Growing up, autumn was often the season when our utilities went off. I would go to cook dinner and yell, "Mom, the pilot is out on the stove!" only to hear her curse. The pilot wasn't out — our gas had been turned off. It happened often enough that I wasn’t entirely surprised when I flipped a light switch and nothing happened.
If you’ve ever been behind on your payments, you know that it takes quite a while before companies turn off your utilities. You get bills, late bills, and termination notices before you get the final rap on the door from an apologetic representative who has been sent to disconnect your power or gas. And yet, my parents never seemed to expect the lights to go out.
Their response to financial strain was to ignore it.
Their bills would stack up on the ancient table that served as my dad’s desk, and because my parents didn’t have the means to pay them, the envelopes sat unopened. In my endless middle school wisdom, I was frustrated with my parents. Like any teenager, I had all the answers and knew that if my mom and dad were simply more responsible they could calm their tumultuous finances. I was never embarrassed, but I did pity my parents’ inability to take control.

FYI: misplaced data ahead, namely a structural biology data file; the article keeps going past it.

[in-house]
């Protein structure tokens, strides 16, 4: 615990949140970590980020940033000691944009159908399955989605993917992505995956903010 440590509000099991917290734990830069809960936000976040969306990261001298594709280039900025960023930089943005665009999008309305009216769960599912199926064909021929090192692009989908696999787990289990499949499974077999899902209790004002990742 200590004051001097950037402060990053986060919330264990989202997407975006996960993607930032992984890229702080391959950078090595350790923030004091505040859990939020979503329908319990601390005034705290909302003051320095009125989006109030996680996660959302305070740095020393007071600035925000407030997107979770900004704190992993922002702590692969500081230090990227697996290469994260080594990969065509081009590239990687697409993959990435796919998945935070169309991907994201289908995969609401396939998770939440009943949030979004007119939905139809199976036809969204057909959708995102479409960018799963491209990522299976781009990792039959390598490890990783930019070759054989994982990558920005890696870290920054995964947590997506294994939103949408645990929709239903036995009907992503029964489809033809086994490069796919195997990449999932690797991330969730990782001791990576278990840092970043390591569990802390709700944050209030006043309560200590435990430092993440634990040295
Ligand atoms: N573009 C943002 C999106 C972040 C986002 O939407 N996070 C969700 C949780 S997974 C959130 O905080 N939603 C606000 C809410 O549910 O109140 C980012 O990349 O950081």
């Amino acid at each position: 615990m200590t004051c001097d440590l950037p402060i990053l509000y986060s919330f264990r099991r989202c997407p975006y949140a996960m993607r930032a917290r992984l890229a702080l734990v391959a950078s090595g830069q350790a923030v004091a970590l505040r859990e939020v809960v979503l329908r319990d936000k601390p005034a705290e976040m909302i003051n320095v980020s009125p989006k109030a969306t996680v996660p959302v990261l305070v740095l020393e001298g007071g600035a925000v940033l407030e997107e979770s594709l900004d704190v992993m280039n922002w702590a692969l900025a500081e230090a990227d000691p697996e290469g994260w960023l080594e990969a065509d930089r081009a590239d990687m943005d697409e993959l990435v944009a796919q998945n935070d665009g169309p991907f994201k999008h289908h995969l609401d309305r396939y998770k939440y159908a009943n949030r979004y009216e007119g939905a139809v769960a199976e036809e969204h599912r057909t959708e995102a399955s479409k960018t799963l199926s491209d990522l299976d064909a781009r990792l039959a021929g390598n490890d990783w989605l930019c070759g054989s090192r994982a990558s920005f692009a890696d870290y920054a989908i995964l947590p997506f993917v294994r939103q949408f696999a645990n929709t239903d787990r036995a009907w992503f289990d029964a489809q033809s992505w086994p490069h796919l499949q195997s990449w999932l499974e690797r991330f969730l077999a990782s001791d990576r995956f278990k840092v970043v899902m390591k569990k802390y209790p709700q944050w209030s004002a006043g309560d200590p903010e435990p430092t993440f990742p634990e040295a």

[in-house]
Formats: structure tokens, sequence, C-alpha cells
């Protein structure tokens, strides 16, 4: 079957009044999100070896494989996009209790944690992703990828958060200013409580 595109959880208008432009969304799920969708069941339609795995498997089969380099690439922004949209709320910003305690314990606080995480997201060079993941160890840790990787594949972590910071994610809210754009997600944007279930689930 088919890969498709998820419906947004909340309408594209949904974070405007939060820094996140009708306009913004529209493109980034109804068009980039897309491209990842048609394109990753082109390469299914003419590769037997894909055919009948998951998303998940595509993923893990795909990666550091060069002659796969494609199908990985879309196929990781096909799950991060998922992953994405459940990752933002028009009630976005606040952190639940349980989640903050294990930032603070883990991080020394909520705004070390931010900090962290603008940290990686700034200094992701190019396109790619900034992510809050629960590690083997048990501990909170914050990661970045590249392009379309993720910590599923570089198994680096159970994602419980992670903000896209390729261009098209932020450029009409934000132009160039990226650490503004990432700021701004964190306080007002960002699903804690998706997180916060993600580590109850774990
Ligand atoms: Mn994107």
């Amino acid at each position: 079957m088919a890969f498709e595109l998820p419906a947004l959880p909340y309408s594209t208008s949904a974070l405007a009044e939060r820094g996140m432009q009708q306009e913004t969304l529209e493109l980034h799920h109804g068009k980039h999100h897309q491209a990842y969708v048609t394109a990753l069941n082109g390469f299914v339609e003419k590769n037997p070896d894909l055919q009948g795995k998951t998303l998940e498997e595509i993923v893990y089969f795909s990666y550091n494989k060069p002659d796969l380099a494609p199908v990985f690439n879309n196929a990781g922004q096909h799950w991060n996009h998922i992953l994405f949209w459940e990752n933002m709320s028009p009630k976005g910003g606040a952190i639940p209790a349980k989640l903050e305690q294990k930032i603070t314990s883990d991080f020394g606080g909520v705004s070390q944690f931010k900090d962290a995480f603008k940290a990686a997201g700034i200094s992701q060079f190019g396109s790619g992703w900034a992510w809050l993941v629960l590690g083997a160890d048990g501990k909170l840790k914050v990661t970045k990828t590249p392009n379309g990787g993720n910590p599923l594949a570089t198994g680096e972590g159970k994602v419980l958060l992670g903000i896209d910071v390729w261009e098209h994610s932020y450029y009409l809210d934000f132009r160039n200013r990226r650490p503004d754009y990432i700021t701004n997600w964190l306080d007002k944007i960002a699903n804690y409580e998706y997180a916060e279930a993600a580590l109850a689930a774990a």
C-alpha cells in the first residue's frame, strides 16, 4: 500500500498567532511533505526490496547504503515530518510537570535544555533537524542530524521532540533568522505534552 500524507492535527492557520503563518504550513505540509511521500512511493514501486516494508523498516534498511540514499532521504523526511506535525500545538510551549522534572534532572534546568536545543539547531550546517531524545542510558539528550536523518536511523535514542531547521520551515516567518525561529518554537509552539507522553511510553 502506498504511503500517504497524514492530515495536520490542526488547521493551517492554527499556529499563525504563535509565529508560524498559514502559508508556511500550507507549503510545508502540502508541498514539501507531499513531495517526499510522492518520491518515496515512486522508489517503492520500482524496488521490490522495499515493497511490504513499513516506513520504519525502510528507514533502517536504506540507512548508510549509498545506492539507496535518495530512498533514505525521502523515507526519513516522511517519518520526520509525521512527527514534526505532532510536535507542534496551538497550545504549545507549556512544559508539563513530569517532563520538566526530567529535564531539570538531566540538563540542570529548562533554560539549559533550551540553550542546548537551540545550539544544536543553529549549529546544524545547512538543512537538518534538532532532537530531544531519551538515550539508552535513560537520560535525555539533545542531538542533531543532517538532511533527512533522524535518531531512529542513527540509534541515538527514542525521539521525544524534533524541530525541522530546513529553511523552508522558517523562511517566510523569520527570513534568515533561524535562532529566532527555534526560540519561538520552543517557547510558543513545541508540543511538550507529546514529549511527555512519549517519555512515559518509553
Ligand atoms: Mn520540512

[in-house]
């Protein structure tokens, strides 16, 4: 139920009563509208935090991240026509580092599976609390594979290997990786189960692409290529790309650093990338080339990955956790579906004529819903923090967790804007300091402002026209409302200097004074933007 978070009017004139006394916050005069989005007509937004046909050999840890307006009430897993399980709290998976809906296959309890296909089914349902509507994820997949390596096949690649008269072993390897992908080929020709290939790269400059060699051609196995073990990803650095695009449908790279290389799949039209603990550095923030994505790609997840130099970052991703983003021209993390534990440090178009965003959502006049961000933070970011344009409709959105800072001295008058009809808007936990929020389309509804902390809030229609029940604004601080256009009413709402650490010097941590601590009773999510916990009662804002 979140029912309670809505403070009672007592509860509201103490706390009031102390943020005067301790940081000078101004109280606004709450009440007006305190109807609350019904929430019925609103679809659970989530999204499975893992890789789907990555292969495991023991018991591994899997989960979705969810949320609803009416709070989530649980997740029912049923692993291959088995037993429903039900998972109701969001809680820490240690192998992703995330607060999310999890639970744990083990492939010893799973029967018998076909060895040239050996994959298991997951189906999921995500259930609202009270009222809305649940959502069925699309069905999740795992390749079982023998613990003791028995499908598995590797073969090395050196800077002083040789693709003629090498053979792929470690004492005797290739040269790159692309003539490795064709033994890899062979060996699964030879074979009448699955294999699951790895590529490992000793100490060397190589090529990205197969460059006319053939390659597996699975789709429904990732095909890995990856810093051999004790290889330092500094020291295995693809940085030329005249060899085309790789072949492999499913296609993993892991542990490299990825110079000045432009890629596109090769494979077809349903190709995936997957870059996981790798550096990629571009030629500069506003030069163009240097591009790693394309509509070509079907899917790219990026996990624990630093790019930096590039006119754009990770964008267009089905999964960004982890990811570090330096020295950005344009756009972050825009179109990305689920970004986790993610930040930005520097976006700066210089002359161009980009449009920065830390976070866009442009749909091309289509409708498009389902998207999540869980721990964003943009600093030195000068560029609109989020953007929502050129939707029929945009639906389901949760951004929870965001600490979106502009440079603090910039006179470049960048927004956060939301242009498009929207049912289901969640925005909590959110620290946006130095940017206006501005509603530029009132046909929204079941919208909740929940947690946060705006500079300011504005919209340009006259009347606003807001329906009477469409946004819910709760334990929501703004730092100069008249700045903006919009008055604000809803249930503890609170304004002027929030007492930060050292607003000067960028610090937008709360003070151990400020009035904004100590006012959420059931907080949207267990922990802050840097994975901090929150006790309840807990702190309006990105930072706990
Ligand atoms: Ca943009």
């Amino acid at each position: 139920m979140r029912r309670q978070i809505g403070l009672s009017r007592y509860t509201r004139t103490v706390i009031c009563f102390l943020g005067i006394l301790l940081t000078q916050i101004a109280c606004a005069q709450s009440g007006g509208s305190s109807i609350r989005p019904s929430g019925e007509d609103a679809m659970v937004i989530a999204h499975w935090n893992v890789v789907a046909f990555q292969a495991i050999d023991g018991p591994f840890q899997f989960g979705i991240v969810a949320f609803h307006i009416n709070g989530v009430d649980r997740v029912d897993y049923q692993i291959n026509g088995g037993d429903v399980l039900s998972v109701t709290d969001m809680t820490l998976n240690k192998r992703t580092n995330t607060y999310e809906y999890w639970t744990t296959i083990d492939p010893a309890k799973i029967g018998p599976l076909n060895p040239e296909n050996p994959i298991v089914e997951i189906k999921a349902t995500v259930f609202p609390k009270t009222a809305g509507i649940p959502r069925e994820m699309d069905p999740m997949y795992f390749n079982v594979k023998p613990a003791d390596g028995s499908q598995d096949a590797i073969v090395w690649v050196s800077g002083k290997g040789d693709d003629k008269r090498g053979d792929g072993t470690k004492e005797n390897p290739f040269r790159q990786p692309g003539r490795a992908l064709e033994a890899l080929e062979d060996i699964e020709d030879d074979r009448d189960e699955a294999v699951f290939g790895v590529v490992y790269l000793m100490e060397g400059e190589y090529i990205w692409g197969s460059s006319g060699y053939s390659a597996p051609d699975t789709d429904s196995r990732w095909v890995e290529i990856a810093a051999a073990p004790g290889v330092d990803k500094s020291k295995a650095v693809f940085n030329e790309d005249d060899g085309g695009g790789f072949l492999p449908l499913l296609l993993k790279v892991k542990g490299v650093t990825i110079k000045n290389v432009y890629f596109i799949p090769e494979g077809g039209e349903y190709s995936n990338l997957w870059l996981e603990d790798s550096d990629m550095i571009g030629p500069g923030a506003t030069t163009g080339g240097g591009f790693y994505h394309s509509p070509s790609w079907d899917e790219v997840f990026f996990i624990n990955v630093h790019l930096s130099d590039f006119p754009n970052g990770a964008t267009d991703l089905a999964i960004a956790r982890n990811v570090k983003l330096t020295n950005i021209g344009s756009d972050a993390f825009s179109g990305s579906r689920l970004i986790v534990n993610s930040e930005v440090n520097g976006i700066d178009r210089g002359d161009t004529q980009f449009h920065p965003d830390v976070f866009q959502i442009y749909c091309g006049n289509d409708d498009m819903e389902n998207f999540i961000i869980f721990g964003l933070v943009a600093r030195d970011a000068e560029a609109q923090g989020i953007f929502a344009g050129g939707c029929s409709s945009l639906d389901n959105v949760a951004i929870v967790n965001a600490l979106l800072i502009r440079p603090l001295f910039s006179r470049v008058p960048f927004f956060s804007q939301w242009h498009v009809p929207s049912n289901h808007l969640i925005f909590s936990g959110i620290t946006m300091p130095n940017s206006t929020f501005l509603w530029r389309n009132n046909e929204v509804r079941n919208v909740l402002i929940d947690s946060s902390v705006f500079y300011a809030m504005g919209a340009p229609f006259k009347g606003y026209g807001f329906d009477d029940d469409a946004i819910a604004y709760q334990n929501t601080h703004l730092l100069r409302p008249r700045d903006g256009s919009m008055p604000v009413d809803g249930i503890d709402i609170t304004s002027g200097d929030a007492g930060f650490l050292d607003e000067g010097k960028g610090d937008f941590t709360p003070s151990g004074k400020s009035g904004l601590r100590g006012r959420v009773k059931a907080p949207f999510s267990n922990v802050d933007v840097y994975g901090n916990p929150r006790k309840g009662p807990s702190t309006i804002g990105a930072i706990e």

When I became an adult I was determined to break my parents' patterns, but freeing yourself from generational poverty isn't easy. At the time, there wasn't much I could do about making ends meet, but I vowed to at least acknowledge the situation. When I felt the thick knot of dread in my stomach, I immediately forced myself to log in to my accounts and check my balances.
When bills came, I opened them, even if I didn’t have the money to make a payment right away. If I fell behind on a student loan, I accepted that and called to arrange a more manageable payment plan.
There were times when I floated checks — putting a payment in the mail even if the money wasn’t there and hoping I could make a deposit before the funds were withdrawn. There were times I simply couldn’t make a payment. However, knowing exactly where I stood financially, even when that was in the red, helped me feel more in control of my future.